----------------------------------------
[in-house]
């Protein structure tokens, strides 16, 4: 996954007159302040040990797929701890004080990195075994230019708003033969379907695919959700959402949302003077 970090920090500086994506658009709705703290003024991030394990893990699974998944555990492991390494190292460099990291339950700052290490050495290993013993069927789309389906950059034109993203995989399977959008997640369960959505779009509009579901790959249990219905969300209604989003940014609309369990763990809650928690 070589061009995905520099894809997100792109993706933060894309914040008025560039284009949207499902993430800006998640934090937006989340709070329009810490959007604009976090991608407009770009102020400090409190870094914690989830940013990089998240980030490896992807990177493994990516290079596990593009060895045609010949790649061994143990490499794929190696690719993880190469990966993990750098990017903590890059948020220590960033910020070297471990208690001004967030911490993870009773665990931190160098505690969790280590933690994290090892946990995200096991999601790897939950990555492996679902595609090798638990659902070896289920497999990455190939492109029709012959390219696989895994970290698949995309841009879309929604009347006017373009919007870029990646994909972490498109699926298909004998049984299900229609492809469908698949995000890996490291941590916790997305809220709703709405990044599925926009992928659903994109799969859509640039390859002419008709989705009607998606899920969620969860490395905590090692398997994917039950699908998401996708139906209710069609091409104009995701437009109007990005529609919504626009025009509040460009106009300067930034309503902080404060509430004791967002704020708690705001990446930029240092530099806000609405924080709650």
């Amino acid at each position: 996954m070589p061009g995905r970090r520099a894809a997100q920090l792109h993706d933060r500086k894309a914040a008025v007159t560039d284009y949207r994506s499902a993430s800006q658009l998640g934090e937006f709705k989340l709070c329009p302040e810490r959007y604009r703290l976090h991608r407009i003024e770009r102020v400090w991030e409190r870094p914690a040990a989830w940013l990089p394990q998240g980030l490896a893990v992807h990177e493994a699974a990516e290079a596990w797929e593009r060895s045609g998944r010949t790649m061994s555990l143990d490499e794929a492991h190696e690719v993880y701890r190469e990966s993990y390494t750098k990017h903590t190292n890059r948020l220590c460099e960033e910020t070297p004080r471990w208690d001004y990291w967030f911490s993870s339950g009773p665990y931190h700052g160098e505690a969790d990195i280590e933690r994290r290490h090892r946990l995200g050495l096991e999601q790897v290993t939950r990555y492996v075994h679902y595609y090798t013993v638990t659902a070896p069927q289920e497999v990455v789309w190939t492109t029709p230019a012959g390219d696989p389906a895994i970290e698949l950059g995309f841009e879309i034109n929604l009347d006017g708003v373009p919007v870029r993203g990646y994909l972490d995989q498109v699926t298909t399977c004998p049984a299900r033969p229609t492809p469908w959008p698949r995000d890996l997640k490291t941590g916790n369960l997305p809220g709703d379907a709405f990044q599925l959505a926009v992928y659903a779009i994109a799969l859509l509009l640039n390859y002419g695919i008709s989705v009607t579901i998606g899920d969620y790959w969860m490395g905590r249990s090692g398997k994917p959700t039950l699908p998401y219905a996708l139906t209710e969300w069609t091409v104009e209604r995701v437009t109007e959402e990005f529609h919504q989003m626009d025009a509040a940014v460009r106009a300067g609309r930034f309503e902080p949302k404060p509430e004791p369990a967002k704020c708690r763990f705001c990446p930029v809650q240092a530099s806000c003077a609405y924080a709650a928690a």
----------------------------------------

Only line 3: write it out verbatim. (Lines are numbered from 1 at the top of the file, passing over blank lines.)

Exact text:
């Amino acid at each position: 996954m070589p061009g995905r970090r520099a894809a997100q920090l792109h993706d933060r500086k894309a914040a008025v007159t560039d284009y949207r994506s499902a993430s800006q658009l998640g934090e937006f709705k989340l709070c329009p302040e810490r959007y604009r703290l976090h991608r407009i003024e770009r102020v400090w991030e409190r870094p914690a040990a989830w940013l990089p394990q998240g980030l490896a893990v992807h990177e493994a699974a990516e290079a596990w797929e593009r060895s045609g998944r010949t790649m061994s555990l143990d490499e794929a492991h190696e690719v993880y701890r190469e990966s993990y390494t750098k990017h903590t190292n890059r948020l220590c460099e960033e910020t070297p004080r471990w208690d001004y990291w967030f911490s993870s339950g009773p665990y931190h700052g160098e505690a969790d990195i280590e933690r994290r290490h090892r946990l995200g050495l096991e999601q790897v290993t939950r990555y492996v075994h679902y595609y090798t013993v638990t659902a070896p069927q289920e497999v990455v789309w190939t492109t029709p230019a012959g390219d696989p389906a895994i970290e698949l950059g995309f841009e879309i034109n929604l009347d006017g708003v373009p919007v870029r993203g990646y994909l972490d995989q498109v699926t298909t399977c004998p049984a299900r033969p229609t492809p469908w959008p698949r995000d890996l997640k490291t941590g916790n369960l997305p809220g709703d379907a709405f990044q599925l959505a926009v992928y659903a779009i994109a799969l859509l509009l640039n390859y002419g695919i008709s989705v009607t579901i998606g899920d969620y790959w969860m490395g905590r249990s090692g398997k994917p959700t039950l699908p998401y219905a996708l139906t209710e969300w069609t091409v104009e209604r995701v437009t109007e959402e990005f529609h919504q989003m626009d025009a509040a940014v460009r106009a300067g609309r930034f309503e902080p949302k404060p509430e004791p369990a967002k704020c708690r763990f705001c990446p930029v809650q240092a530099s806000c003077a609405y924080a709650a928690a």